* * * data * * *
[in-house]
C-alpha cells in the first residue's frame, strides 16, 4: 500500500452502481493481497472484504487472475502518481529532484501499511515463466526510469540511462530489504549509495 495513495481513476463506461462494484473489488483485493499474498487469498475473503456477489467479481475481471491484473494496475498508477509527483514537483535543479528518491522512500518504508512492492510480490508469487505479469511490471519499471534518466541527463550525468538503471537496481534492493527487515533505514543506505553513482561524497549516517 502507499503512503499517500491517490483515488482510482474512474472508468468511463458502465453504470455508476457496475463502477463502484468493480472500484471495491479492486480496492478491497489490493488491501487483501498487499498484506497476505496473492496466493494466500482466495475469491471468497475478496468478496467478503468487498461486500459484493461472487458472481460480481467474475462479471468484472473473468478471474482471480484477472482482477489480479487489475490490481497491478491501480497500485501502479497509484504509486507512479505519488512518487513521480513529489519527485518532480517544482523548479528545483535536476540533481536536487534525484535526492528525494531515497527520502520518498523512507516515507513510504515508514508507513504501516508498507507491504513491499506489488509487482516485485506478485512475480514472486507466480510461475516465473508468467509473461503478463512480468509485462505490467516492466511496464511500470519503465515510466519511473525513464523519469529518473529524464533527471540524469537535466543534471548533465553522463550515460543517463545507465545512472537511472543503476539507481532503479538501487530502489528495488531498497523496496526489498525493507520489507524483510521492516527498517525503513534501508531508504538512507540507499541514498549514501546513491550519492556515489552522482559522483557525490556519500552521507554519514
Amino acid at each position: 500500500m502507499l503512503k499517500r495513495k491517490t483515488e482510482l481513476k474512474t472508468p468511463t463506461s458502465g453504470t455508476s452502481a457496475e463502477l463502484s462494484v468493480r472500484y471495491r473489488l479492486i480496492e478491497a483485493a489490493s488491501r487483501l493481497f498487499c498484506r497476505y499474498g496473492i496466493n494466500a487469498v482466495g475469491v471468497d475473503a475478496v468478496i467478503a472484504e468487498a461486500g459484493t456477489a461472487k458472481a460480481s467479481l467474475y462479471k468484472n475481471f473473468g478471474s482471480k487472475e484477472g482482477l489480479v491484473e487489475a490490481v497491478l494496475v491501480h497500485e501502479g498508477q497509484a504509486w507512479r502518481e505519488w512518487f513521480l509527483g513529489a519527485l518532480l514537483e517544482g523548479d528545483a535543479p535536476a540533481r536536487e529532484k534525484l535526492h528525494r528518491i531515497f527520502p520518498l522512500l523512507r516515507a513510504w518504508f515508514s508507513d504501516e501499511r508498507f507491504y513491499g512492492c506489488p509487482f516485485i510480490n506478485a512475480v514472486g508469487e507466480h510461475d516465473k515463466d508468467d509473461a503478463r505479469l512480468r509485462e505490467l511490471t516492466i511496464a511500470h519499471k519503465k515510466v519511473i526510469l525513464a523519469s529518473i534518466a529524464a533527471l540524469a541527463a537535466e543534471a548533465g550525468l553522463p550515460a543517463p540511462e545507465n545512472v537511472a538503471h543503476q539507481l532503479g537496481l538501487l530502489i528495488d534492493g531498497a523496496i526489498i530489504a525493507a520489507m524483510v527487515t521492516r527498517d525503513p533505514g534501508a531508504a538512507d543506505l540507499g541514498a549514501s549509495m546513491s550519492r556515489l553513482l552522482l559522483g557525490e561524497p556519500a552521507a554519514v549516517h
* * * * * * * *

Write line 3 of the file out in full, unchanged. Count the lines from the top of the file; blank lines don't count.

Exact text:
Amino acid at each position: 500500500m502507499l503512503k499517500r495513495k491517490t483515488e482510482l481513476k474512474t472508468p468511463t463506461s458502465g453504470t455508476s452502481a457496475e463502477l463502484s462494484v468493480r472500484y471495491r473489488l479492486i480496492e478491497a483485493a489490493s488491501r487483501l493481497f498487499c498484506r497476505y499474498g496473492i496466493n494466500a487469498v482466495g475469491v471468497d475473503a475478496v468478496i467478503a472484504e468487498a461486500g459484493t456477489a461472487k458472481a460480481s467479481l467474475y462479471k468484472n475481471f473473468g478471474s482471480k487472475e484477472g482482477l489480479v491484473e487489475a490490481v497491478l494496475v491501480h497500485e501502479g498508477q497509484a504509486w507512479r502518481e505519488w512518487f513521480l509527483g513529489a519527485l518532480l514537483e517544482g523548479d528545483a535543479p535536476a540533481r536536487e529532484k534525484l535526492h528525494r528518491i531515497f527520502p520518498l522512500l523512507r516515507a513510504w518504508f515508514s508507513d504501516e501499511r508498507f507491504y513491499g512492492c506489488p509487482f516485485i510480490n506478485a512475480v514472486g508469487e507466480h510461475d516465473k515463466d508468467d509473461a503478463r505479469l512480468r509485462e505490467l511490471t516492466i511496464a511500470h519499471k519503465k515510466v519511473i526510469l525513464a523519469s529518473i534518466a529524464a533527471l540524469a541527463a537535466e543534471a548533465g550525468l553522463p550515460a543517463p540511462e545507465n545512472v537511472a538503471h543503476q539507481l532503479g537496481l538501487l530502489i528495488d534492493g531498497a523496496i526489498i530489504a525493507a520489507m524483510v527487515t521492516r527498517d525503513p533505514g534501508a531508504a538512507d543506505l540507499g541514498a549514501s549509495m546513491s550519492r556515489l553513482l552522482l559522483g557525490e561524497p556519500a552521507a554519514v549516517h